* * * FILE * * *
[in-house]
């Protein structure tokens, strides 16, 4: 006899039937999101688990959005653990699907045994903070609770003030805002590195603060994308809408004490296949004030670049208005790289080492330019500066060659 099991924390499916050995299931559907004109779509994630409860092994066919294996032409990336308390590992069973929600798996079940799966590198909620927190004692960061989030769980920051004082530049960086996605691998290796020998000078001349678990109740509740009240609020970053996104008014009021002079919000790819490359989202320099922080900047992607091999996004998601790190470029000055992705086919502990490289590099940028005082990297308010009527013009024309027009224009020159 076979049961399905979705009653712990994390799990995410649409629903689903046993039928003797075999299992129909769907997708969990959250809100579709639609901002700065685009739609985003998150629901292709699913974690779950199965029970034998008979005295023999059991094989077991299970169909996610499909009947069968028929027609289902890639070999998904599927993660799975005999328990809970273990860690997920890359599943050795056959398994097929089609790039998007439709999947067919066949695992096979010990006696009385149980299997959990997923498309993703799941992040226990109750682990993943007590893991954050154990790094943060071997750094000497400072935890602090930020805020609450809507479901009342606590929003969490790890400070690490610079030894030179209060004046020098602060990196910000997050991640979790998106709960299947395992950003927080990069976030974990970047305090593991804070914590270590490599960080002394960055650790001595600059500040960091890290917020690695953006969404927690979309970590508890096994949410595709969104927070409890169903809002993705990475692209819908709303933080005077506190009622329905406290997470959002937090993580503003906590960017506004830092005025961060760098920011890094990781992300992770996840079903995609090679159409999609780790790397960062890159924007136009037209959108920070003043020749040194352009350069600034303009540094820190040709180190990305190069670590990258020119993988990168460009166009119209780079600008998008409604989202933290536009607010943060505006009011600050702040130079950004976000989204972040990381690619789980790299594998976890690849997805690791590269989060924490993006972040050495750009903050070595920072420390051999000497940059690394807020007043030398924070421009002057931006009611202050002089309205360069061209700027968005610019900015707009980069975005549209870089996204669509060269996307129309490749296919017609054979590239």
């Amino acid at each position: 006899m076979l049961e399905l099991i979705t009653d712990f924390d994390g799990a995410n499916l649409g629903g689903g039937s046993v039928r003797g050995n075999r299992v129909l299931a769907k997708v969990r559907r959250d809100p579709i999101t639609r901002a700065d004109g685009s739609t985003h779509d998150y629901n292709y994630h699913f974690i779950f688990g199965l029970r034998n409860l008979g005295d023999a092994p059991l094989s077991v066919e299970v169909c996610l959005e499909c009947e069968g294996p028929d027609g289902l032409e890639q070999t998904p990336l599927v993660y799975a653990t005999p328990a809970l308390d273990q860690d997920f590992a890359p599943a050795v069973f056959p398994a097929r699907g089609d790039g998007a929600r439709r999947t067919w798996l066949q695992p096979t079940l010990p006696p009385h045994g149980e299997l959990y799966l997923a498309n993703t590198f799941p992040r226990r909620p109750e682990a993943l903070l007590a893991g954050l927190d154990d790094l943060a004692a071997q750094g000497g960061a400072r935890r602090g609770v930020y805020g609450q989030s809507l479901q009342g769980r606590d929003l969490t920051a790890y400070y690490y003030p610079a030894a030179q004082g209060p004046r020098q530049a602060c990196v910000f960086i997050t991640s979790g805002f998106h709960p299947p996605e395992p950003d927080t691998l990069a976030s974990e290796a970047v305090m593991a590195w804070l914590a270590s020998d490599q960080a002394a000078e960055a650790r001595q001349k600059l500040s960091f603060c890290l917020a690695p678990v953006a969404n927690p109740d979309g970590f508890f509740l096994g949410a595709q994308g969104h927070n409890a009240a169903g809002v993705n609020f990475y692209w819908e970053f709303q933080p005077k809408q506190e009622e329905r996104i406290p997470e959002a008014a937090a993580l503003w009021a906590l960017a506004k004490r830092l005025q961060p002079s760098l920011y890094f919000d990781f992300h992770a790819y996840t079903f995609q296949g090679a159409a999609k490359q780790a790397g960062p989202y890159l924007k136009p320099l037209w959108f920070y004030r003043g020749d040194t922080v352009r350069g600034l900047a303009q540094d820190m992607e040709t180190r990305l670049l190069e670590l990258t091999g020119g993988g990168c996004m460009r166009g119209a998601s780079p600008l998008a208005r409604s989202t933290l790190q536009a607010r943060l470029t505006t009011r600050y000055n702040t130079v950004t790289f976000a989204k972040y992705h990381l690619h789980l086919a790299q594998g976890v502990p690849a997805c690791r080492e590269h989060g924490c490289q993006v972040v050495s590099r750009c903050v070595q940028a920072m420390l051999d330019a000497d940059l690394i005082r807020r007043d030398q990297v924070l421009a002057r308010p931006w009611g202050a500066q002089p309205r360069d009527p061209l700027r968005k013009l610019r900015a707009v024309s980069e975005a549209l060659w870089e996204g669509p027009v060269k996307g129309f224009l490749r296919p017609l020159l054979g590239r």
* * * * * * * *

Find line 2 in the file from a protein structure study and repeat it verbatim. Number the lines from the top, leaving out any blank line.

């Protein structure tokens, strides 16, 4: 006899039937999101688990959005653990699907045994903070609770003030805002590195603060994308809408004490296949004030670049208005790289080492330019500066060659 099991924390499916050995299931559907004109779509994630409860092994066919294996032409990336308390590992069973929600798996079940799966590198909620927190004692960061989030769980920051004082530049960086996605691998290796020998000078001349678990109740509740009240609020970053996104008014009021002079919000790819490359989202320099922080900047992607091999996004998601790190470029000055992705086919502990490289590099940028005082990297308010009527013009024309027009224009020159 076979049961399905979705009653712990994390799990995410649409629903689903046993039928003797075999299992129909769907997708969990959250809100579709639609901002700065685009739609985003998150629901292709699913974690779950199965029970034998008979005295023999059991094989077991299970169909996610499909009947069968028929027609289902890639070999998904599927993660799975005999328990809970273990860690997920890359599943050795056959398994097929089609790039998007439709999947067919066949695992096979010990006696009385149980299997959990997923498309993703799941992040226990109750682990993943007590893991954050154990790094943060071997750094000497400072935890602090930020805020609450809507479901009342606590929003969490790890400070690490610079030894030179209060004046020098602060990196910000997050991640979790998106709960299947395992950003927080990069976030974990970047305090593991804070914590270590490599960080002394960055650790001595600059500040960091890290917020690695953006969404927690979309970590508890096994949410595709969104927070409890169903809002993705990475692209819908709303933080005077506190009622329905406290997470959002937090993580503003906590960017506004830092005025961060760098920011890094990781992300992770996840079903995609090679159409999609780790790397960062890159924007136009037209959108920070003043020749040194352009350069600034303009540094820190040709180190990305190069670590990258020119993988990168460009166009119209780079600008998008409604989202933290536009607010943060505006009011600050702040130079950004976000989204972040990381690619789980790299594998976890690849997805690791590269989060924490993006972040050495750009903050070595920072420390051999000497940059690394807020007043030398924070421009002057931006009611202050002089309205360069061209700027968005610019900015707009980069975005549209870089996204669509060269996307129309490749296919017609054979590239």